6.21.2024 – 7.27.2024

David Shull

David Shull’s serial practice focuses on the deconstruction of sentimentalities as a means to a deeper understanding of the human experience. Mining the familiar, whether materially in the form of common art materials and found objects, or, intellectually, such as puns, figures of speech, common visual tropes, artistic references as well as the unconscious and subconscious, Shull’s open-ended approach has the effect of unearthing new, incalculable results from the near margins. Treading a fine line between humor and deep emotion, Shull focuses a tenuous fragility into concrete forceful statements towards etherial conclusions around production, narrative and cultural critique.

For his second exhibition at NOON Projects, FLHAT EARTH FALLING WATER, David Shull combines charcoal drawings on sandpaper and a sculpture made of stained plywood, ceramics, and found objects in a surrealistic tongue-in-cheek narrative confronting the gregarious optimism of the American west, a contemporary erosion of truth, and a conflation of the concepts of perspective and identity. What began as an intuitive and playful visual exploration of the euphemism, “to wear many hats,” coalesces into a sort-of magical realism that spins loose yarn outlining the fears, triumphs, and failures inherent to early capitalism’s self-made, boot-strap, shoot-first-ask-questions-later Frontier mentality.

What this body of work confronts is not what happens when a person reflects or wears a given identity, but rather, what happens when an identity starts wearing you? In other words, what happens when an identity prescribes the taking for granted of the ego and such contrarian thinking that all logic and understood forces of nature are thrown out the window, usurping self reflection and empathy.

In 1865, John B. Stetson, a famous hat manufacturer from Philadelphia, introduced the “Boss of the Plains” hat delivering a classic icon to the identity of Americans migrating from the cities of the North-East to the rugged frontiers West. FLHAT EARTH FALLING WATER is framed by ten drawings that muse a simplified cowboy hat as a flat earth stage where natural beauty, humorous dramas and tragedies play out an optimistic and, at times, perilous narrative. Shull’s flattening of the cowboy hat transforms it from fashionable object to conceptual text that challenges the clichéd representations of heroic individualism we are used to.

While influenced, somewhat, by MC Escher’s impossible compositions conflating 2-D and 3-D space and including more than 2 points of gravity as seen in “Waterfall,” 1961, and “Relativity” 1953, Shull’s sleight of hand operates more emotionally. But it’s possible that Escher may have been hiding a deeper cultural criticism within his perspectively confounding works— as he once said jokingly, “The ego is always at the center of the universe.”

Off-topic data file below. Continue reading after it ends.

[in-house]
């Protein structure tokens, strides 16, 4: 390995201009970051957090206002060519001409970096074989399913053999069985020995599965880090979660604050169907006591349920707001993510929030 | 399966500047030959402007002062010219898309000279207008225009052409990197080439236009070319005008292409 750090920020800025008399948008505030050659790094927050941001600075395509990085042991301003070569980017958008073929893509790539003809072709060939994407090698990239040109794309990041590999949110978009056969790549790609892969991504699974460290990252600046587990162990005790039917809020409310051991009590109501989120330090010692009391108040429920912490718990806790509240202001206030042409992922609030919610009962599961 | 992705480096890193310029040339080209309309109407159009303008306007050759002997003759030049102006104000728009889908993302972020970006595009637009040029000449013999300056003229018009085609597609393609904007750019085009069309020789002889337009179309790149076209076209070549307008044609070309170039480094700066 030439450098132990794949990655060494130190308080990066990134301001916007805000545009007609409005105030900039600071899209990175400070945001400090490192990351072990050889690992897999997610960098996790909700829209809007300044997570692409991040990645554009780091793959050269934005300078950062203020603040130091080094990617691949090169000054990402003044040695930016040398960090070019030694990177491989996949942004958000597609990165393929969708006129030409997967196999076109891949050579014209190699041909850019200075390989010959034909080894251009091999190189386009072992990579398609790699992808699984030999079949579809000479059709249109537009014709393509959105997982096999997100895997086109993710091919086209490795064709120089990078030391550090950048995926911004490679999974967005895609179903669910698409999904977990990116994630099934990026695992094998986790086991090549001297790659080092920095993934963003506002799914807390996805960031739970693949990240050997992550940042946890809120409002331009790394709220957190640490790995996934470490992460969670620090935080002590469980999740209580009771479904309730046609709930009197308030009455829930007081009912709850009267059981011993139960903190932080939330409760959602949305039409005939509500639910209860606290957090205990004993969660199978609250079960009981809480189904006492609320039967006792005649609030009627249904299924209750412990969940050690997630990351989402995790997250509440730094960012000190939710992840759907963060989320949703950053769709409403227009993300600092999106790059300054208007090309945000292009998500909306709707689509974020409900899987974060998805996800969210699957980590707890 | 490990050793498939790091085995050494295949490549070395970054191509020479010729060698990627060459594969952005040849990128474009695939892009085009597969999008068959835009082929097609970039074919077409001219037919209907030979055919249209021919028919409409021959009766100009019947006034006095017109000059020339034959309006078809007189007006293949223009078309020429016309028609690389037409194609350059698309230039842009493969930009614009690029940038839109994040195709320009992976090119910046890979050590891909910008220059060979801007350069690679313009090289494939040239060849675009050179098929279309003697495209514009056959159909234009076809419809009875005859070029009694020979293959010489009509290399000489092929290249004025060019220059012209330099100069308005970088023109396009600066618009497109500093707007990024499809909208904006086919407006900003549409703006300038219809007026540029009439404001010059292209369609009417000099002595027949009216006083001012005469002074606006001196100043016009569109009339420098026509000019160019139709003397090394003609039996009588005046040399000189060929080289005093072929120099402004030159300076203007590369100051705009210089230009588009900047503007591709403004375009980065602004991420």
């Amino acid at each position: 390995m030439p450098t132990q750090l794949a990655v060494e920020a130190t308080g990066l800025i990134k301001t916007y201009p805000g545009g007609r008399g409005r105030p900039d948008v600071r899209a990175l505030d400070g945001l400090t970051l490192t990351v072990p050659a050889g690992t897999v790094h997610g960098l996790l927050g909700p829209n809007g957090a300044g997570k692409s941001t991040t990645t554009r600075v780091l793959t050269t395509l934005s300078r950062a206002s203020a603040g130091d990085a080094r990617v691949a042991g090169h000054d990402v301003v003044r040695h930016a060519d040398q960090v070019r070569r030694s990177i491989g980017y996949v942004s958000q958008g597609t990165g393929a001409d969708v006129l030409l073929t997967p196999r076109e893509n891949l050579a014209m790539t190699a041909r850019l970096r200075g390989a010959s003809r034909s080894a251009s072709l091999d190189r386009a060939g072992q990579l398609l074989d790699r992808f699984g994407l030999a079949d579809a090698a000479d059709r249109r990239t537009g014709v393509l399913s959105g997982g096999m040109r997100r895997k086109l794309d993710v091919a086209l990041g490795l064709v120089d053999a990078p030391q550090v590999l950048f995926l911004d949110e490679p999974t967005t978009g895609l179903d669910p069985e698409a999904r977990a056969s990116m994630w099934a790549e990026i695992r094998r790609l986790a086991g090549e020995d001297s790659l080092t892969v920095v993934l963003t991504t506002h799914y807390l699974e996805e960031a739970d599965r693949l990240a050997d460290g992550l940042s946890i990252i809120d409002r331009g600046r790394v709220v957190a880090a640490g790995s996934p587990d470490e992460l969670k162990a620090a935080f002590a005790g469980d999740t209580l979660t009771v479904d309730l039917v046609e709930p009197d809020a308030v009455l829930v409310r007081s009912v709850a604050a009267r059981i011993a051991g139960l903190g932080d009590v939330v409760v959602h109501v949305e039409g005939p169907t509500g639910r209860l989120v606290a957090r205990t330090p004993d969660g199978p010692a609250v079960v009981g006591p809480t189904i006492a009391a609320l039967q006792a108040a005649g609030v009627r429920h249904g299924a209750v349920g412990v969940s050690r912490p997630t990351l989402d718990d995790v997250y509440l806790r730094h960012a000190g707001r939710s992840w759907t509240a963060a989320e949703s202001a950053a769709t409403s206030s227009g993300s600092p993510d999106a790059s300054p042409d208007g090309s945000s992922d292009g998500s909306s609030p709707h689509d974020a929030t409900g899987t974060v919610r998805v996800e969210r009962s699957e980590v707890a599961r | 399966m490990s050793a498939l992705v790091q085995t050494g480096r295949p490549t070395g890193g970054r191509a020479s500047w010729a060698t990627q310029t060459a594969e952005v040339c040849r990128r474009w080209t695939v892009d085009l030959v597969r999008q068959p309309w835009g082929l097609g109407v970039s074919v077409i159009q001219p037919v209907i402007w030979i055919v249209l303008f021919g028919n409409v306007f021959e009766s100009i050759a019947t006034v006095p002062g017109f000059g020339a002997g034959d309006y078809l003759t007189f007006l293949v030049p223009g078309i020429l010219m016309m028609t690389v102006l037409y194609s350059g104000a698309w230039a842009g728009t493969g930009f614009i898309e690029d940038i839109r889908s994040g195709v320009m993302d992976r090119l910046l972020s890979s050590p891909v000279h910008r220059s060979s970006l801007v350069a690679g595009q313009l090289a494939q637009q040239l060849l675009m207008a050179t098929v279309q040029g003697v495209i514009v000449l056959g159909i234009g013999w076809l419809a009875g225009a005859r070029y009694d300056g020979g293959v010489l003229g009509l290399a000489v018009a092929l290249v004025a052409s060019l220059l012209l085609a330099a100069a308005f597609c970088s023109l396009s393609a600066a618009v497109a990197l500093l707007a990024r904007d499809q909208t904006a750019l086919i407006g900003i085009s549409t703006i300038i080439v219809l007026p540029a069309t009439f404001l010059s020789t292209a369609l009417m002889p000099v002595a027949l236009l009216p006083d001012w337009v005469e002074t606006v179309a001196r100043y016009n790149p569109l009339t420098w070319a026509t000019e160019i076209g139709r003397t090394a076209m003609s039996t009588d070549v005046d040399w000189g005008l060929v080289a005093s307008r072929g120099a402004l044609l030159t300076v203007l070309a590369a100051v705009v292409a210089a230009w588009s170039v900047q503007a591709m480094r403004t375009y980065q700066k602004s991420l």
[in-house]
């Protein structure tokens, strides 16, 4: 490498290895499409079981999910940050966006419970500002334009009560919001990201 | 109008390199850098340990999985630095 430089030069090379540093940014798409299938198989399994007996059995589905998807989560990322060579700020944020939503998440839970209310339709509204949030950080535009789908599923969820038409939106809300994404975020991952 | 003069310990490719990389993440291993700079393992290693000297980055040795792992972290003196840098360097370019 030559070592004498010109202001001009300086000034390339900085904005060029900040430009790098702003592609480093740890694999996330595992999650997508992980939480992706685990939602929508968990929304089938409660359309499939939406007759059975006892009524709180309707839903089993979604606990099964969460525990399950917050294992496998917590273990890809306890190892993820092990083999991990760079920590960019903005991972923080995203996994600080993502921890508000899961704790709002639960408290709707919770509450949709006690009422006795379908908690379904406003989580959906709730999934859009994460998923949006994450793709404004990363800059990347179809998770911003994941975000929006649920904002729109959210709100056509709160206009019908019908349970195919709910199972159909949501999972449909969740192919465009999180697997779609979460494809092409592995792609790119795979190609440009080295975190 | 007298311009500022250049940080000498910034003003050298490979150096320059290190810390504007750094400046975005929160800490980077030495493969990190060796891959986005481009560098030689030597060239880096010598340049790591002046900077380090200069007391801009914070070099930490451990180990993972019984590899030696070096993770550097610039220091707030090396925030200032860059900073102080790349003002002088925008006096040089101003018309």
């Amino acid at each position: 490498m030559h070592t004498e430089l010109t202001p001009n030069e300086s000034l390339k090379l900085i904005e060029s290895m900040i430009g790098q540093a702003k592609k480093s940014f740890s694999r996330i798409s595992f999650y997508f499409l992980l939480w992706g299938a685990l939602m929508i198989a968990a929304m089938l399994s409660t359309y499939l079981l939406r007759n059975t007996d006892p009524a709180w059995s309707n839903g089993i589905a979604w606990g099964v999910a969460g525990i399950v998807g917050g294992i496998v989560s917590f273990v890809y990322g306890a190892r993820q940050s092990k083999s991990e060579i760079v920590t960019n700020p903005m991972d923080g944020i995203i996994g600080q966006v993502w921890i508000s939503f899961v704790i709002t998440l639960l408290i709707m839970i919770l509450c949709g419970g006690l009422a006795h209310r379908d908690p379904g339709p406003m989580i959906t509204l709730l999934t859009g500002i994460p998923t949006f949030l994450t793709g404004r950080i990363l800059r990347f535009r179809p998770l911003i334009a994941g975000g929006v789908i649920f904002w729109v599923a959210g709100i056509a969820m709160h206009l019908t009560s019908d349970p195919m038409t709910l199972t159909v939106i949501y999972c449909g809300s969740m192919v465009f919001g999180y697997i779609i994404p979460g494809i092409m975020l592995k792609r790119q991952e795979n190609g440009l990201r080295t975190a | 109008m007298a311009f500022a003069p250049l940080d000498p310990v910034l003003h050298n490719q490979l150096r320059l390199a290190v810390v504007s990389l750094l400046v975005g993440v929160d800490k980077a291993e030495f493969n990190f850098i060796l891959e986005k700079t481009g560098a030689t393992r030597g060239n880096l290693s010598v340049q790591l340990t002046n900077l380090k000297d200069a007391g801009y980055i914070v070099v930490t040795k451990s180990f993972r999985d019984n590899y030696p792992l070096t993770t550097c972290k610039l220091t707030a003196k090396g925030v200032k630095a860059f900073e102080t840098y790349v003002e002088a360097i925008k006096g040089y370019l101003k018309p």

While Shull was not aware of this statement by Escher before creating the works for his show, it cuts straight to the heart of what he is confronting with regards to perception and identity. Amidst a vast universe, some still seem to think that the moon is following them like a spotlight on a stage. While Galileo points at the stars, our inability to transcend the ego stares at his finger.

Finally, in perhaps his most revealing work, Shull presents Falling Water Threshold, 2024—A simple wooden sculpture of a street gutter reminiscent of Frank Lloyd Wright’s prairie-style of architecture, whose horizontal eaves and open floor plans captured the ethos of native rolling midwestern landscapes. Replacing what would be an iron grate is a geometrically carved ceramic in the style of Wright’s late career concrete blocks used to construct homes such as the Hollyhock house in Los Angeles. Wright said in the Realm of Ideas, “what about the concrete block? It was the cheapest (and ugliest) thing in the building world. It lived mostly in the architectural gutter as an imitation of rock-faced stone. Why not see what could be done with that gutter rat?” In Shull’s sculpture, we are the gutter. A portrait of humanity (and the artist!) as a threshold where information and influence rain down, filter by, and exit through a barrier between life above ground and the sewers below.


June 21, 2024

On View Through July 27, 2024

6.21.2024 – 7.27.2024

Group Show
Becoming a Swan (Going Through the Veil)

Darren Cortez
John Erwin Dillard
Kristan Kennedy
Michael Lombardo

NOON Projects is honored to present Becoming a Swan (Going Through the Veil) featuring Darren Cortez, John Erwin Dillard, Kristan Kennedy and Michael Lombardo. Becoming a Swan is the inaugural show in NOON Project’s new exhibition space at 508 Chung King Court.

Becoming a Swan is an intuitive, energetic combination of works that creates a constellation not categorized by pedagogical classification. It is an act of creating an acronym for forgetting; that feelsakin to the act of dumping out one's bag. The organization of a life through a messy emptying.

Eroded masses of post industrial waste placed atop a painting complicit in philosophical fracas. Oil and Oklahoma dirt on the wall. A praying mantis, a conch shell, and rectangles serve as conduits for contemplation. Each is a device for transformation, forgetting, and letting go that the artists use when Going Through the Veil. The assemblage of these works allows a space for free association to form; to let the light in. An opening into the embodiment of the transcendental.

Group Exhibition

June 21, 2024

On View Through July 27, 2024


Page Person

September 14 – October 19, 2024

Group Show

John Birtle
David Gilby
Jim Isermann
Daniel Mendoza
October 26 – December 7, 2024

Jay Stern

December 14 – January 25, 2026